The tenth parallel—the line of latitude seven hundred miles north of the equator—is a geographical and ideological front line where Christianity and Islam collide. More than half of the world's 1.3 billion Muslims live along the tenth parallel; so do sixty percent of the world's 2 billion Christians. Here, in the buzzing megacities and swarming jungles of Africa and Asia, is where the two religions meet; their encounter is shaping the future of each faith, and of whole societies as well.
An award-winning investigative journalist and poet, Eliza Griswold has spent the past seven years traveling between the equator and the tenth parallel: in Nigeria, the Sudan, and Somalia, and in Indonesia, Malaysia, and the Philippines. The stories she tells in The Tenth Parallel show us that religious conflicts are also conflicts about land, water, oil, and other natural resources, and that local and tribal issues are often shaped by religious ideas. Above all, she makes clear that, for the people she writes about, one's sense of God is shaped by one's place on earth; along the tenth parallel, faith is geographic and demographic.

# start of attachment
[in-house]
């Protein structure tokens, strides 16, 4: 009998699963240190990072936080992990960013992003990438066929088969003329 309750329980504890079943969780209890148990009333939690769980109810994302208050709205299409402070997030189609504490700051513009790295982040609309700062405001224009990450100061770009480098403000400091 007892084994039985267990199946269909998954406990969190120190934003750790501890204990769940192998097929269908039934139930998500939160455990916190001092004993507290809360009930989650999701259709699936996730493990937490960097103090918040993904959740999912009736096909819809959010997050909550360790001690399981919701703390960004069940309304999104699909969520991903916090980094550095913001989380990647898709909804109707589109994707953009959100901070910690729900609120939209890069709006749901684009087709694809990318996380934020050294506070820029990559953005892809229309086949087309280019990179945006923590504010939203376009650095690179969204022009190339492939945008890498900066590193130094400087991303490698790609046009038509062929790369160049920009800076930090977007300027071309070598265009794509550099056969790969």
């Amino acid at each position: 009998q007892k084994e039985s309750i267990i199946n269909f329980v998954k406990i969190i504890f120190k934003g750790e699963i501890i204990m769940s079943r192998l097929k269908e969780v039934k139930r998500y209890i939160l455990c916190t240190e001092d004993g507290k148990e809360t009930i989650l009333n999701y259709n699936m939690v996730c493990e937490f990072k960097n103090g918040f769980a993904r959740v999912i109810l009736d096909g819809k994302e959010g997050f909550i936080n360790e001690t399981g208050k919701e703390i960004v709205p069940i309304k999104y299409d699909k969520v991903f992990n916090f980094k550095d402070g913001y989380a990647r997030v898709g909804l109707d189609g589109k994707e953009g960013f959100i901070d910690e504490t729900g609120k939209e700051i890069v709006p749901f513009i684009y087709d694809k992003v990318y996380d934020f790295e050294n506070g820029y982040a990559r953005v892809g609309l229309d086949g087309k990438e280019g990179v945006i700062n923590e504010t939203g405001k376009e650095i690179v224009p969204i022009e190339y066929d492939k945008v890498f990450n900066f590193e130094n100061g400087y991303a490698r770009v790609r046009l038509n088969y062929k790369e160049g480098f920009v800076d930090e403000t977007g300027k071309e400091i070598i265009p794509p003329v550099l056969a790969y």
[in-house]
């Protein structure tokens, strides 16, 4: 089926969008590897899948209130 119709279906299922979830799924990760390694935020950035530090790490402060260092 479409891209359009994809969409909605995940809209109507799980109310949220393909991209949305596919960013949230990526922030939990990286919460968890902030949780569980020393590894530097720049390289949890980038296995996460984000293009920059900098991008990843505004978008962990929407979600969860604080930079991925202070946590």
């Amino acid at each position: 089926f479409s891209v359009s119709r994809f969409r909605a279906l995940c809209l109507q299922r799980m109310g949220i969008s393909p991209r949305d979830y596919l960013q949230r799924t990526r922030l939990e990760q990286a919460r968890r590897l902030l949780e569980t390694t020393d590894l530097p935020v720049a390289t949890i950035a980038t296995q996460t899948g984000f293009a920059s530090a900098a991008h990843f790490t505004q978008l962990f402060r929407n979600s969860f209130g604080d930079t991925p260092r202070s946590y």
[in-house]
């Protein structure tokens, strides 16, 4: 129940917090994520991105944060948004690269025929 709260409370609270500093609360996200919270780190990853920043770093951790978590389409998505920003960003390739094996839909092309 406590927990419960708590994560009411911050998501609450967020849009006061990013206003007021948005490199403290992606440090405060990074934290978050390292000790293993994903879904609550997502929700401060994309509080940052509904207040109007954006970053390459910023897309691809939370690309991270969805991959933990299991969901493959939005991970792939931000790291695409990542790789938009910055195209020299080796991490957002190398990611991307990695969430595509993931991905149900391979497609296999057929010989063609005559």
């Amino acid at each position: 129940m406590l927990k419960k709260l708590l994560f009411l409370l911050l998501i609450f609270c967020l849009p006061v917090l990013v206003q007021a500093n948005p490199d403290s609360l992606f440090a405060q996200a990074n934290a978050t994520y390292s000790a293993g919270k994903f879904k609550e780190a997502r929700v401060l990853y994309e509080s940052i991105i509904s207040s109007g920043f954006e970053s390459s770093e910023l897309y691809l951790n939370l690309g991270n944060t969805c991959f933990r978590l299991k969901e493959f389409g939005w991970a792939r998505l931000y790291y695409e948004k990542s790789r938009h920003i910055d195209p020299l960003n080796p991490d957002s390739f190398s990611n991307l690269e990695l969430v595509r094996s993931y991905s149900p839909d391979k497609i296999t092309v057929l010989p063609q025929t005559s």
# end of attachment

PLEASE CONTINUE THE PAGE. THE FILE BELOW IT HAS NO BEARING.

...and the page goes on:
An urgent examination of the relationship between faith and worldly power, The Tenth Parallel is an essential work about the conflicts over religion, nationhood, and natural resources that will remake the world in the years to come.